Both units 2 and 3 of the San Onofre Nuclear Generating Station (SONGS) remain offline for steam generator inspection, plant operator Southern California Edison said, 15 March.

SCE reported that four additional unit 3 steam generator tubes failed during in-situ testing on 14 March, and that it immediately notified the US nuclear regulator.

Company engineers and independent experts are testing the steam generators in SONGS 3, following a water leak that was detected at the end of January. There are 19,454 steam generator tubes in unit 3. SCE is conducting in-situ tests on 129, or approximately 1 percent of the tubes, which show higher than normal wear.

Testing is also underway at SONGS 2, which has been out of service since 9 January for a planned refueling outage, inspections and maintenance. During these inspections, SCE engineers found some isolated areas of tube wear. This resulted in the plugging of approximately 1 percent of the tubes preventively in unit 2.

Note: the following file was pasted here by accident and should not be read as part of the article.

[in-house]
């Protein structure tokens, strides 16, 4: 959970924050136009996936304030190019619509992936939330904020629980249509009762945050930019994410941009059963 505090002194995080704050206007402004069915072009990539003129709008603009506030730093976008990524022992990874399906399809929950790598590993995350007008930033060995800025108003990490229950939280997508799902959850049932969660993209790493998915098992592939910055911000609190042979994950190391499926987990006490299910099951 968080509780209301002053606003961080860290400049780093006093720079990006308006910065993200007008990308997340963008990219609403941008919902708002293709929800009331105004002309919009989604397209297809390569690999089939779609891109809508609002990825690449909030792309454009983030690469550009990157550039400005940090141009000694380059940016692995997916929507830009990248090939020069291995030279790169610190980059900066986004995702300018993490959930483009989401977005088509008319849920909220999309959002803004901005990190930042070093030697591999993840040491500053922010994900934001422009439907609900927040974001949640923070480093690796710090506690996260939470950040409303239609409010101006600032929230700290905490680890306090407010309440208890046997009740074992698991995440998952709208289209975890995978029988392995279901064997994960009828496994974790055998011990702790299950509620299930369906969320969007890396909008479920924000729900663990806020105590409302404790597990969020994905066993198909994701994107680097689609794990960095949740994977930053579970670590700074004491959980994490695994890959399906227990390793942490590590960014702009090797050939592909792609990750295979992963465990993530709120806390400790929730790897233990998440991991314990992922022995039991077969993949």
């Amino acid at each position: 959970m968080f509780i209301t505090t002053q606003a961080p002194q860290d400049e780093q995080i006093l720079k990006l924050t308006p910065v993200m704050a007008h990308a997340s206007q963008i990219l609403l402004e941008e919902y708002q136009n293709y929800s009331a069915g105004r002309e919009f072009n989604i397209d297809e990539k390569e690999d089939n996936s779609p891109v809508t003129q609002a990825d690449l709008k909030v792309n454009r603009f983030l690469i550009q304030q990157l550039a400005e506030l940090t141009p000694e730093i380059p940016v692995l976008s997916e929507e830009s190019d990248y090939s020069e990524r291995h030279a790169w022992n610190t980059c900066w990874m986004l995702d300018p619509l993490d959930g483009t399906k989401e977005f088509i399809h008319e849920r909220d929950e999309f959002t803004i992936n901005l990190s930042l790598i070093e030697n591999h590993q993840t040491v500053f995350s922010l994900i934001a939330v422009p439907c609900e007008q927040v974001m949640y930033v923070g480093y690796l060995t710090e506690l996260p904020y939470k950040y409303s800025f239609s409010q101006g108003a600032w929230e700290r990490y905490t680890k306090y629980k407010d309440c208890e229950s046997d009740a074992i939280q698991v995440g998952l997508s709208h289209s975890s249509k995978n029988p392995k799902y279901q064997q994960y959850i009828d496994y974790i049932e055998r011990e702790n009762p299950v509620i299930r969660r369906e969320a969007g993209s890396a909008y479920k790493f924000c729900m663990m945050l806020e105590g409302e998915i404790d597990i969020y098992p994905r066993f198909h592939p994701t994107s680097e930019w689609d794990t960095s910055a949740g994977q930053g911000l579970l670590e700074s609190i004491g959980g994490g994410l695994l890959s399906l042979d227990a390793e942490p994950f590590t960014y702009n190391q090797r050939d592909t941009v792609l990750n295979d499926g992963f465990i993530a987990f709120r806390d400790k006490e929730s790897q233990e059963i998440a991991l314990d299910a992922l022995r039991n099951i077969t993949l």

SCE said that although initial analysis from the inspections does not indicate any correlation between the leak in unit 3 and the tube wear seen in unit 2, it has decided not to restart unit 2 until it is satisfied that the issues in unit 3 will not occur there. It added that work on unit 2 is ‘nearly complete.’

The Nuclear Regulatory Commission (NRC) will send an augmented inspection team to the plant in California, where inspections expected to being on 19 March.

In a blog post the US regulator said: “The NRC inspectors will take a very comprehensive look at this unit 3 condition, including looking at the manufacturer’s steam generator design, construction and shipment to the site located near San Clemente, California. While other steam generators have shown wear after one cycle of operation, the level of wear at unit 3 is more than expected.”

Related Articles
Agreement extends Paducah enrichment operations
Obama okays funding for American centrifuge RD&D
USEC planning to continue Paducah operations
USEC and DOE discuss cost-sharing for American centrifuge demonstration
DOE proposes $300 million for American Centrifuge research